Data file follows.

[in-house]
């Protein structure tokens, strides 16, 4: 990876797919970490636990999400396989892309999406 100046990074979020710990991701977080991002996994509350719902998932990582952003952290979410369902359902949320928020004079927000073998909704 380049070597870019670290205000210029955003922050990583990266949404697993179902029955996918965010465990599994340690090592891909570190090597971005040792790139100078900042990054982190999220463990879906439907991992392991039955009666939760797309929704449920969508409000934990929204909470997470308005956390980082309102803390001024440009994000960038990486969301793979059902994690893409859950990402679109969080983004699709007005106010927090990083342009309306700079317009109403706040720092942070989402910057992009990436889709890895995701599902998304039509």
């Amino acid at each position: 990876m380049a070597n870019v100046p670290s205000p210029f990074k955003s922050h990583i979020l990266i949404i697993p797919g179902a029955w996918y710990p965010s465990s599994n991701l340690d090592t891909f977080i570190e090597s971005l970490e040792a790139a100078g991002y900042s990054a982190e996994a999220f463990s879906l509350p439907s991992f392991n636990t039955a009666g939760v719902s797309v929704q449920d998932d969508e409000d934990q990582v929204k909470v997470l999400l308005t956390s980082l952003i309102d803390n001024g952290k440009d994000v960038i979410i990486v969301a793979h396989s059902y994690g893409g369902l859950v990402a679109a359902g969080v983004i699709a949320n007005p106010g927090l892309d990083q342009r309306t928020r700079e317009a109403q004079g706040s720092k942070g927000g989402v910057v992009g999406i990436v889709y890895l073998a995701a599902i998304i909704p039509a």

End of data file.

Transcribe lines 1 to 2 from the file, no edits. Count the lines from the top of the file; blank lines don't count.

[in-house]
């Protein structure tokens, strides 16, 4: 990876797919970490636990999400396989892309999406 100046990074979020710990991701977080991002996994509350719902998932990582952003952290979410369902359902949320928020004079927000073998909704 380049070597870019670290205000210029955003922050990583990266949404697993179902029955996918965010465990599994340690090592891909570190090597971005040792790139100078900042990054982190999220463990879906439907991992392991039955009666939760797309929704449920969508409000934990929204909470997470308005956390980082309102803390001024440009994000960038990486969301793979059902994690893409859950990402679109969080983004699709007005106010927090990083342009309306700079317009109403706040720092942070989402910057992009990436889709890895995701599902998304039509």